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Midterm Review for COM103.docx

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Department
Commerce
Course
COMM 103
Professor
Gregory Libitz
Semester
Fall

Description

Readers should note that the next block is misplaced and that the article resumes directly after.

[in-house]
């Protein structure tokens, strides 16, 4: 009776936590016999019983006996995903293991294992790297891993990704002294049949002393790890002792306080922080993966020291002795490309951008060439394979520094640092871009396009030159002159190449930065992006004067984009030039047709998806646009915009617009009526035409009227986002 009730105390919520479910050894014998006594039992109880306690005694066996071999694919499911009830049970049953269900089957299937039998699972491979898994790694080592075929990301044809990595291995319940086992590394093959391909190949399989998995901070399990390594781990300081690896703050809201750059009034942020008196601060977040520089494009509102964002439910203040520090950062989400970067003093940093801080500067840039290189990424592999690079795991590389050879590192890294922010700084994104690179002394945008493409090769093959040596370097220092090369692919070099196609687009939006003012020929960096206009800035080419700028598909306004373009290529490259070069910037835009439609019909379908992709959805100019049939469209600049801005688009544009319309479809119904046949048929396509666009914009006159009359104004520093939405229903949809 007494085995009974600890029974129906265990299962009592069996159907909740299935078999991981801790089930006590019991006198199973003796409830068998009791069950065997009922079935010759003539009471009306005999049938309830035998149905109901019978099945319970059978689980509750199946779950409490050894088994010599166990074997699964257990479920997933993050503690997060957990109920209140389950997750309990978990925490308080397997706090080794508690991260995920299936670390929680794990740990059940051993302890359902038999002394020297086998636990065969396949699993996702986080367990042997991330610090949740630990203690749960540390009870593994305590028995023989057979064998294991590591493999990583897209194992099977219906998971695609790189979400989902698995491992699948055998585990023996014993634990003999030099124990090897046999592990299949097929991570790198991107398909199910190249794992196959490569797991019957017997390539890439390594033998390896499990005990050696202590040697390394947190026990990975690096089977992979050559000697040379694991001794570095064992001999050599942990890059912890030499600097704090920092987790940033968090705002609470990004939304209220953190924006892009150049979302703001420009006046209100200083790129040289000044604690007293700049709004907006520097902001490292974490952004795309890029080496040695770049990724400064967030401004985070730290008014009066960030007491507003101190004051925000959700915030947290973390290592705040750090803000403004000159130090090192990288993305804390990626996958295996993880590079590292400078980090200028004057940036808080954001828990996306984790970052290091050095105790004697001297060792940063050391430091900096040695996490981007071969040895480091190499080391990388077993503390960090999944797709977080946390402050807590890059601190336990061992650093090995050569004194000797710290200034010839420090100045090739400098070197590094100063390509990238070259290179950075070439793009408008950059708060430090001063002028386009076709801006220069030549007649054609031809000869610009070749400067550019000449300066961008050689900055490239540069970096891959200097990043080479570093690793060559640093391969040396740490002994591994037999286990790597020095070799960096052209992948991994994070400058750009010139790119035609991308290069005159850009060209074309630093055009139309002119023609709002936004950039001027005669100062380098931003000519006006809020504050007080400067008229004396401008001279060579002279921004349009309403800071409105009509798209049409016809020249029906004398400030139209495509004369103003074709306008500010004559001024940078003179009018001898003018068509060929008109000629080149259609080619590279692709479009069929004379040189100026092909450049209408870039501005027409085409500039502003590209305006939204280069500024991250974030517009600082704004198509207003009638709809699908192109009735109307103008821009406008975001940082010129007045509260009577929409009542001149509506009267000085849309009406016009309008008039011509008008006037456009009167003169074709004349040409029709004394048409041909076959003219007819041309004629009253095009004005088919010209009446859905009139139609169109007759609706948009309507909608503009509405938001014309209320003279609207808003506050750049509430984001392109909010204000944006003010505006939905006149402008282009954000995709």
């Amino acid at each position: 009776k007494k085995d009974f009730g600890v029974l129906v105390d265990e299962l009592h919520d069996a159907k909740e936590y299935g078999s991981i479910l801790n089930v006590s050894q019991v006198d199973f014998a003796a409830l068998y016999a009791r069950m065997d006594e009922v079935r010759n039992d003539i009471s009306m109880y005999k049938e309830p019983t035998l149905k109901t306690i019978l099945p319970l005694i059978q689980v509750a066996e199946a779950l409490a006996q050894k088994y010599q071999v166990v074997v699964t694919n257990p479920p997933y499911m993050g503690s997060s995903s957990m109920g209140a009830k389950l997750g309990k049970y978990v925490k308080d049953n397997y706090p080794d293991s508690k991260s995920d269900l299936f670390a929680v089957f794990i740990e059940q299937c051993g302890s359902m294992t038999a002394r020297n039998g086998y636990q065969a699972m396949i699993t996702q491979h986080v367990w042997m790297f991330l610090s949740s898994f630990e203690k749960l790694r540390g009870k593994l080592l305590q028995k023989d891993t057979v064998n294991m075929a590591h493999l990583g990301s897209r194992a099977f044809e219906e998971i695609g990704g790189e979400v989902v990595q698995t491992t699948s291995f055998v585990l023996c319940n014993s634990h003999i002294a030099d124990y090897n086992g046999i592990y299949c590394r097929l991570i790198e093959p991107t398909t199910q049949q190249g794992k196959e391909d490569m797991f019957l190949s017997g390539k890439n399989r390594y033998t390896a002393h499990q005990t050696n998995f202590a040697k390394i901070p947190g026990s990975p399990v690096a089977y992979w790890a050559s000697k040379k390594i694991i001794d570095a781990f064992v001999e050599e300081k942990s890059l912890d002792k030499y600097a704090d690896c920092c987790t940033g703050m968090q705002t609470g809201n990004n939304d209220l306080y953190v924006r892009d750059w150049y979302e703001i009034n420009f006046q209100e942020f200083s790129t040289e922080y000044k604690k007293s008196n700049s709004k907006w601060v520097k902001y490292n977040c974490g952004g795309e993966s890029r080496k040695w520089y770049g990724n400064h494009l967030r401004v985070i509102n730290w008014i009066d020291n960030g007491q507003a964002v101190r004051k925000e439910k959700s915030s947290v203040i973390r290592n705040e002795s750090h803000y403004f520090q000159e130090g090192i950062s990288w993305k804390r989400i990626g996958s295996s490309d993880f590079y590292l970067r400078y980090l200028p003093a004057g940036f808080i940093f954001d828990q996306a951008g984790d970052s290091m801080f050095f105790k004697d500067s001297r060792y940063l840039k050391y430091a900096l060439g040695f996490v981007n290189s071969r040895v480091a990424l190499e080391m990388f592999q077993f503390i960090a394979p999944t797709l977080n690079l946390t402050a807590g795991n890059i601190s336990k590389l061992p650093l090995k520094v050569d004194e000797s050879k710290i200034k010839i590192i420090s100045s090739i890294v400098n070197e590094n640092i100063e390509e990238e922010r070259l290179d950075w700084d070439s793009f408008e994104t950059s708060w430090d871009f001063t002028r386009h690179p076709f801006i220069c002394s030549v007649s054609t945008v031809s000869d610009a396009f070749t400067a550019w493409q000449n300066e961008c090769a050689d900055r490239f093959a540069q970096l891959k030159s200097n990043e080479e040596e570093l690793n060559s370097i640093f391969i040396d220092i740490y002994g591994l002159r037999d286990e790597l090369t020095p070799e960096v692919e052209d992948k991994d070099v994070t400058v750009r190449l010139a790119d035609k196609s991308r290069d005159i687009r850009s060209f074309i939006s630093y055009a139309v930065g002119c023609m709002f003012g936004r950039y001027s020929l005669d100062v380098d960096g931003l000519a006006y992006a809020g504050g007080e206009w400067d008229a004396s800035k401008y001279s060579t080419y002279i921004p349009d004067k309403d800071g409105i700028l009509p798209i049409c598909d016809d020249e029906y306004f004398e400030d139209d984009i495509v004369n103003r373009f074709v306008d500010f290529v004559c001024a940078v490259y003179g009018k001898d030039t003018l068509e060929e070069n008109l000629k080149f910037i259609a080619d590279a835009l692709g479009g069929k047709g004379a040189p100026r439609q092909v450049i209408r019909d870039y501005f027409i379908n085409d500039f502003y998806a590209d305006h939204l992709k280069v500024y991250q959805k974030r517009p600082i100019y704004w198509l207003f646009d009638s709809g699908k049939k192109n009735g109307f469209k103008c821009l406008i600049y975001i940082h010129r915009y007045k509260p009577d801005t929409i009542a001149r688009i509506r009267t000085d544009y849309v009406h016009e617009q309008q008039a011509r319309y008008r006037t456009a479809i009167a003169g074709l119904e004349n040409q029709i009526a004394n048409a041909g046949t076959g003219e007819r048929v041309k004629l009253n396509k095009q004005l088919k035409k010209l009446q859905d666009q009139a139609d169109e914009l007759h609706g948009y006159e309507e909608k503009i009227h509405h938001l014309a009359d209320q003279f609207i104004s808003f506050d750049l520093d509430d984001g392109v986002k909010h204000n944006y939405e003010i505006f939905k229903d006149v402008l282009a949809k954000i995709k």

Chapter 13 9/14/2013 9:34:00 AM Chapter 13 Business Ownership Options Proprietorships: have a single owner called the proprietor. They tend to be small businesses or individual professional organizations (lawyers, accountants etc). Legally, the proprietor is personally liable for all the business debts. Partnerships: joins two or more persons. Income and loss of partnership “flows through” to the partners and they recognize it based on their agreed upon xhtakes a proportionate or corporate rate (>?????). The partnership is treated distinctly from personal affairs. Normally each partner is personally liable for a;ll the partnership’s debts. Limited Liability Partnerships (LLP) can limit claims against the partners to the partnership assets. Many partnerships include Buy Sell Agreements: which are a written agreement amount the partners tht detail the sale by one partner and the purchase by another of the business interest of the selling partner. Corporation: is an incorporated business owned by shareholders. A corporation is like an artificial person and possess many of the rights that a person has. Shareholders are not responsible for the company’s debt (they have limited liability). Unlike the other two types of organizations, a corporation pays income taxes (in the other cases, income tax is paid personally by the proprietor or partners). Incorporation: is the legal process of setting up a corporation Board of Directors: is an appointed or elected body of a for-profit or not-for- profit corporation that oversees and advises management on issues challenging the organization on behalf of its stakeholders and shareholders. Private Corporations: are corporations whose ownership is private. The shares of stock of the corporation are not publically traded Public Corporations: are corporations whose shares of stock are traded on at least one stock exchange or are publically available in the over the counter market Exchange: is an organization hat facilitates the trading of securities, stocks, commodities, and other financial instruments. Exchanges provide a platform for selling these financial instruments to the public at large. Over-the-Counter (OTC): refers to stocks being publically traded through a dealer network versus an exchange Funding the Organization Capital Structure: refers to an organizations’s mixture of debt, internal cash reserves, and external equity-based investments in financial support of operational acivites. Sources of Funds (view chart pg 362) Funds derived from operations The two internal sources of funds are: Operating Profits (or Operating Surplus in the case of Non Profits): equal total revenue minus total operating expenses. Represents the excess dollars that organizations have generated, and have at their disposal, during the current operating period as a result of their business activites after their current expense obligations have been paid. This profit (unless paid out to investors/shareholders) becomes an immediate source of new capital for an organization, which can be used to support future growth, R&D exploration, or acquisition or replacement of equipment. Retained Earnings: refers to the dollar amount of net earnings accumulated over the history of an organization that it has chosen to hold within the organization Funds obtained via credit facilities (debt) Credit Facilities: refers to debt that an organization has taken on in support of its business activites. There are two categories: Short Term Credit Facilites: refers to debt obligations that an organization takes on for a short period of time, generally less than one year. Accounts Payable: refers to money wed by an organization to its suppliers and other short term service providers. Accounts Recievable: refers to money owed by customers of the organization for products or services that the organization has delivered to such customers, but has not yet received payment for. Line of credit: refers to an arrangement with a lending institution that provides an organization with a pre arranged borrowing celining tat the organization can draw on at any time, and in any amount up to the agreed upon limit Collateral: refers to capital assets or monetary assets used to secure a credit facility. The collateral would be used to pay off the lender in the event that the organization cannot meet the credit facility repayment obligations Long Term Credit Facilities: represent debt that an organization obligates itself to repay over a time fame that exceeds one year Cost of borrowing: refers to the total sum of money over and above the principal borrowed paid by an organization as a result of incurring and repaying a debt obligation. This would include interest paid as well as costs incurred in setting up the credit facility. Bond: refers to a credit facility with which an organization borrows money for a stipulated period of time. In return for the use of these funds, the organization promises to pay the holder of the bond an agreed upon amount of interest at regular intervals (generally, semi annually) during the period if tune for which the funds are borrowed. (ELABORATE ON BONDS) Rating Agencies: refers to organizations that offer an objective and independent creditworthiness assessment of an organization’s solvency, liquidity, and overall long term organizational health Mortage: refers to a credit facility that is backed by real estate collateral (generally, the real estate the mortgage underwrites), and that sets forth a defined schedule of periodic payments for the full repayment of the debt owed, plus interest, over a defined period of time Principal: refers to the amount borrowed or the amount remaining on a loan separate from the cost of borrowing, as represented by the interest expense charges applicable to the credit facility (loan). Amortization Period: refers to the length of time over which a credit facility (loan) will be paid off. Long Term Note: refers to a credit facility under which an organization borrows a stipulated amount of money for a fefined period of time (which exceeds one year) and with a defined interest rate schedule (fixed or variable) Prime Lending Rate: refers to the base lending rate used by banks. It is also often interpreted to be the rate at which banks lend money to their most preferred customers. Lease Obligations: that cover periods in excess of one year are considered long term debt obligation of an organization. They represent a legal obligation to pay a service provider with an agreed upon amount of money, via a defined periodic payment schedule over an identified period in return for the use of property, equipment, or some other service. At the end of this period, provisions may, or may not, be included in the lease to provide the organization with an opportunity to purchase the asset that has been leased. Impact of Credit Facilities: the ability to utilize credit facilities to assit with financing the cash operating cycle, and with enabling organizations to develop and grow their capital asset base, is a major reason for the creation of the incredible global business marketplace that we have today. This ability to secure access to significant amounts of capital, at reasonable costa of borrowing is what enables companies to utilize the capital assets acquired to generated revenues and investment returns that exceed the cost of borrowing. Debt Leverage: refers to the use of debt to finance an organization’s capital asset base Funds obtained via equity financing The two sources of equity funding options are: Private Equity: refers to equity capital that is obtained by an organization from private sources (not through one of the public exchanges) Stock: is a security that represents a percentage of ownership in a corporation’s assets, and entitlement to a pro-rata claim on earnings when released Public Equity: refers to equity investments in an organization, by investors, as a result of the purchase of publically traded shares (stock) due to an initial public offering or an additional public offering (APO), also referred to as a secondary offering Secondary Offering: refers to an additional public offering of an organization’s stock for the purpose of raising new capital Price Dilution: means that the price of existing shares of stock will decline due to the fact that a larger number of shares (which represent ownership in the company) now exist Market Capitilization Value: refers to the current market value of an organization. It is calculated by taking the number of shares outstanding multiplied by the current value of its shares Prospectus: refers to a legal document to be filed with the securities commission that has jurisdiction for the share issuance; it provides information relating to the current financial stability of the company and the intent of the share issuance, thereby enabling investors to make an informed decision on the risk associated with the purchase of the shares being offered Putting it All Together Managers typically use a mixture of the three funding sources in order to meet the needs of our cash operating cycle and capital asset development requirements Decisions relating to funds generated from internal operations will focus on how much of the current profit being generated should be used today and how much should be reserved for the future (transferred to retained earnings) It will be influenced by the need or desire to return a portion of the profits to owners as a reward for their investment in our organization A Note Pertaining to Not-for-Profits One of the key differences from For Profit organizations lies in their capital structure For Profit have 3 main sources of Capital Funding (cash available from internal operations, the use of debt dinancing via a variety of credit facility options, and equity investments that are acquired in exchange for an ownership stake in the for profit business) Not for Profit organizations can utilize cash available from internal operations, as well as debt financing via credit facility options. This does assume,that NEP delivers its products and services for a fee, and therefore has revenue-generation capabilities. It also assumes that the NEP has established credit and has sufficient capital assets that can serve as collateral on a loan. Both of hese situations may NOT exist… Many rely on funding and support from various levels of government Philanthropy: refersto the recipt of funds from another person or organization for the purpose of using them to enhance the well being of others NEP Sources ofCapital Operation Debt Financing Philanthropy/Fundraising Events Annual Campaigns Capital Campaigns Management Reflection-The Need for Capital Organizations have ongoing thirst for capital, they have the need to fund new marketing initatives, new products and services, new technologies, new equipment, new business locations, and the acquisition of the general capital assets required to make us more efficient and effective appears to be never- ending The ability to acquire capital and affectively allocate it to generate new revenue sources can be used as a definite and sustainable competitive advantage Chapter 3: The Global Marketplace 9/14/2013 9:34:00 AM Our Changing World  The development of new markets in Asia, the middle east, central and south America have caused a resurgence of the demand workldwisde for Canadian natural resources, resulting in significant new growth within these economic sectors  Although today’s growth continues to rely on significant U.S. economic capacity, the next few decades will see a significant shift in this regard as China, India, Brazil, and other economies mature and benefit from the sign ificant foeign direct investment (FDI) currently underway within these counties, and from the overall development of their monetary banking systems, intermodal transportation facilities, and competitive business models and operating platforms The Global Marketplace  Home to some of the largest international focused business organizatinos in many sectors (i.e. Exxon, Shell, Walmart, BP, Total)  Many small and medium sized businesses are also expanding betond local, regional, and national borders to become players in the global market  Whether it is through operational growth, strategic alliances, formal partnerships, mergers, or acquisitions, the global marketplace is becoming home to an increasing number of businesses seeking to operate via an international-based business model Why go Global?  New market opportunities  Cost reduction opportunity  Resource base control  Closeness to markets  Economies of sale Cost Reduction Opportunity  Organizations will locate in, and purchase inputs from, countries where the costs of productive resources enable them to generate a competitive advantage  They are attracted to countries where labour costs are relatively low and occupational skills are realitivley high-this allows the company to lower its price to remain competitive in today’s competitive market  Offshoring: is transferring a component (operations, service, support) of a firm’s business system to another country for the prupose of reducing costs, improving efficiency or effectiveness, or developing a competitive advantage  Outsourcing: is contracting out a portion of, a firm’s business system for the purpose of reducing cots, improving efficiency or effectiveness, acquiring expertise, or developing a competitive advantage  Organizations facing increasingly competitive markets will seek the most efficient and cost-effective product/service delivery systems as a methodology for maintaining cost competitiveness and earning higher margins and profits  Also, by investing in these markets, foreign firms can also diminish concerns relating to protectionism, duties, and other tax levies designed to protect domestic economies Resource Base Control  In some business sectors, organizations look globally in a effort to ensure their business portfolios continually add the required resource base necessary for an adequate future supply to support the products and services they offer in the marketplace (especially energy and commodity based resource industries)  The key fundamental in resource base acquisition strategies lies in seeking to control supply sources or influence the use of such sources, as well as being able to generate lower costs or better value by having more control over resource based factors of production Closeness to Markets  Companies also look to expand their business operations across the globe for the purpose of being “close to markets”. Establishing facilities within developing economic regions enables companies to operate closer to these emerging markets and to react more quickly to market opportunities and trends o becoming a domestic producer in these areas also enables such companies to create a stronger affiliation for their products and services and overall brands, thereby reinforcing the value of their presence to the local market Economies of Scale  To create competitive advantages, organizations seek to develop, manage and leverage global production and distribution networks  Economies of Scale: are reductions in the cost base of an organization as a result of greater size, process standardization, or enhanced operational efficiencies Global Market Stability: The Role of Government  The free flow of debt services and credit facilities, along with an absence of a unified financial regulatory system for the global markets, resulted in a significant domino effect across the global financial services sector, with the end result being severe liquidity and solvency issues within numerous worldwide banking and financial institutions  The G20, G7/8 organizations are seeking to initiate protocols and regulatory policies that will ensure the situation does not reoccur  Liquidity: refers to the cash position of a company and its ability to meet its immediate debt, and operational obligations. It also refers to the ability of the company to convert exisiting assets to cash in order to meet such obligations  Solvency: refers to the long term stability of the company and its ability to meet its ongoing debt and operational obligations, and to fund future growth  The 6 fundamentals that governments need to commit to are: 1. Ongoing commitment to international trade system 2. Market openness 3. Absence of protectionism 4. Adherence to the fundamentals of fair trade 5. Balanced economic development 6. Responsible sovereign debt management Ongoing commitment to international trade system  Refers to the need for countries to commit to the trade policies and agreements overseen by the WTO  The TWO’s main role is to establish the parameters for multilateral trading now and for the future. These topics include guidance relating to the flow of goods and services, the protection of intellectual property, dispute resolution associated with trade quarrels between countries, and trade policy review associated with the policies individual countries are putting into place  The WTO ensures that transparency exists between countries and globally with respect to the manner in which trade is conducted.  Its overriding objective is to ensure that trade flows smoothly, fairly, and predictably. This includes creating rules relating to the use and acceptance of tariffs and above, the WTO also provides a variety of support services to developing countries and emerging economies Market Openness  Refers to the need for developing economies to maintain a focus on the core elements of an open economy: the law of supply an demand, the encouragement of entrepreneurship and wealth creation, and the willingness to encourage and support private ownership  Also relates to the willingness of countries to open their borders to competitive goods and services in order to maximize benefits to their citizens and residences. Absence of Protectionism  Protectionism is the intent of economic policies that are put in place to protect or improve the competitiveness of domestic industries via impending or restricting the openness of a market or markets to foreign competitors through the use of tariffs, trade, restrictions, quotas, artificial control of currency values, or other related activities  Protectionism largely has detrimental effects on the marketplaces in the long run and often results in economic inefficiencies and higher prices for consumers due to the absence of, or significant restrictions levied against, external competitors Adherence to the Fundamentals of Fair Trade  Relates directly to the commitment on the part of governments to support and enforce the intellectual and patent property rights of companies, adhere to generally accepted labour practices, and commit to environmental standards agreed upon by the global marketplace  The expectation associated with fair trade compliance is that governments will seek to eliminate black market activates, which violate the intellectual and property rights of developers an manufacturers or products or services  Black market: is the illegal market that arises within economies where goods are scarce, taxation on such goods is high, or the prices of legitimate goods are beyond the capacity of significant segments of the population to buy Balanced Economic Development  Governments must look to ensure that the total focus of an economy is not export driven, with the intent of simply supplying products or services to other countries. The development of the domestic side of the economy must be pursued in order to minimize reliance on external buying sources.  The development of internal markets for goods and services results in a stronger economic base and expanded standard of living for their citizens and residents  The internal exchange of goods and services drives economic vitality, which creates domestic based wealth, enabling the emergence of buying power and the ongoing demand for additional goods and services Responsible Sovereign Debt Management  Refers to the obligation that government leaders have to manage their economies in a fiscally prudent manner  Sovereign debt: is debt issued or guaranteed by a national government  In many cases, countries will need to develop and carry deficits to effectively manage economic volatility and meet the diverse needs of their citizens  When sovereign debt gets out of hand, the end result can be significant negative pressures on the ability of the economy to grow, loss of control over inflation, political unrest due to the magnitude of taxation, or the reduction in services required to restore fiscal balance Global Market Trends 1. The global marketplace will continue to grow, with emerging economies growing at roughly twice the rate of the fully developed economies of the world 2. Economic specialization will continue to be the trend as the ongoing evolution toward the implementation of global free trade continues 3. The global financial meltdown of 2008, and the related long term consequences of the sovereign debt incurred by many countries in reponse to it, will continue to impact the global marketplace in the near term 4. Energy prices will continue to have a strong influence on the cost base of many businesses 5. The US and China’s political and trade relations will remain critical to global health 6. Demographics, globally, will continue to influence both trade and political decisions. 7. Agricultural subsidy programs will remain a major focal point of global trade discussions 8. Inflation could become a potential drag in the global marketplace in the upcoming years 9. Global warming, carbon cap and trade legislation, the Kyoto Accord, and other macrolevel encironmental issues and policies will become more and more integrated into the decision making process of businesses and governments. 10. The global marketplace will become more and more a political economy. The interdependence between countries and companies will continue to grow. Free trade agreements: facilitate international trade between companies that is not constrained or regulated by governments, and that is not impacted via the use of tariffs, duties or other monetary restrictions The Concept of International Trade What has allowed trade to flourish is a willingness on the part of the marketplace to engage in the concept of specialization Evolution of a Global Presence  Shifting to a global presence for an organization is a strategic decision that requires considerable thought as to where and how to compete. This assessment would include decisions relating to not only the identification of potential foreign buyers, thereby opening up new markets, but also an assessment of the organization’s business system to determine if there are parts of the business system that could be made more efficient and cost competitive if they were initiated elsewhere  (read more pg 77) A Note on Currency Exchange Rates: How Are They Influenced?  In general, the value of a nation’s currency is influenced by 6 predominant factors: 1. GDP movement: the movement (economic expansion or contraction) in the GDP of the country in question 2. Governmental budget deficits/surpluses: The ability of the country’s leaders to develop and adhere to realistic governmental budgets that present to the global communitystable and realistic spending pattersns and maintain sovereign debt exposure at acceptable levels 3. Trade balance: the ability of the country to operate within an acceptable balance or trade range, avoiding huge balance of trade deficits that will necessitate ongoing borrowing to cover such deficits 4. Consumer price movements (PPP): The ability of the country to maintain its rate of inflation within acceptable target ranges, thereby ensuring real growth versus purely inflationary growth within its economy, resulting in improvement in the purchasing power parity (PPP) of the currency 5. Capital mobility and supply: The supply of capital and the ability to establish and utilize credit by a country and its businesses and individuals 6. Movement in domestic income level: The movement (growth or decline) in the domestic level of income its citizens are earning. Increases in the domestic level of income have positice influences on the standard of living of a country’s citizens, resulting in a positive influence on the value of the currency  Strong economic growth, which is balanced domestically and internationally and improves the standard of living of the citizens of a country, and which is developed within a context of prudent government debt and fiscal management policies in an environment of controlled inflation, will result in an upward value of nation’s currency when measured against other countries’ currencies Challenges of Managing in Today’s Global Environment  Competing in today’s global economy requires a combination of efficient and effective production and manufacturing systems, well organized and expertly supported trade facilitation processes and distribution logistics, and a solid network of financial intermediation and support. In other words, its not just about selling products overseas, but it requires organizations and their management teams to view their business system as an integrated trading model.  Shifting the organization’s focus to that of an international player beyond Canada’s boundaries requires a comprehensive review of the financial risks, political risks, legal risks, and reputation risks the organization will face  o   Chapter 6: Developing a Business Strategy 9/14/2013 9:34:00 AM The Concept of a Business Strategy  The development of an organization’s business strategy is fundamentally one of the most important responsibilities of a senior management team, or in the case of small business, the business owner  The long term success of an organization and its ability to evolve and grow, is predicted on two fundamental principles: 1. The ability to define and create a strategic direction and market position for the organization (strategic plan) 2. The ability to execute the core tactical initiatives within the plan in a manner that ensures the organization’s success Strategy Made Simple  Strategies are generally customized for each business, given the market conditions that they face and the desired business goals they aspire to reach  Business strategy is about understanding what opportunities exist in the marketplace and which ones should be pursued Core Elements for Assessing Business Strategy  The development of a business strategy means making decisions and determining direction in 6 key areas: 1. Purpose 2. Markets 3. Products and services 4. Resources 5. Business systems configuration 6. Responsibility and accountability Purpose:  Refers to the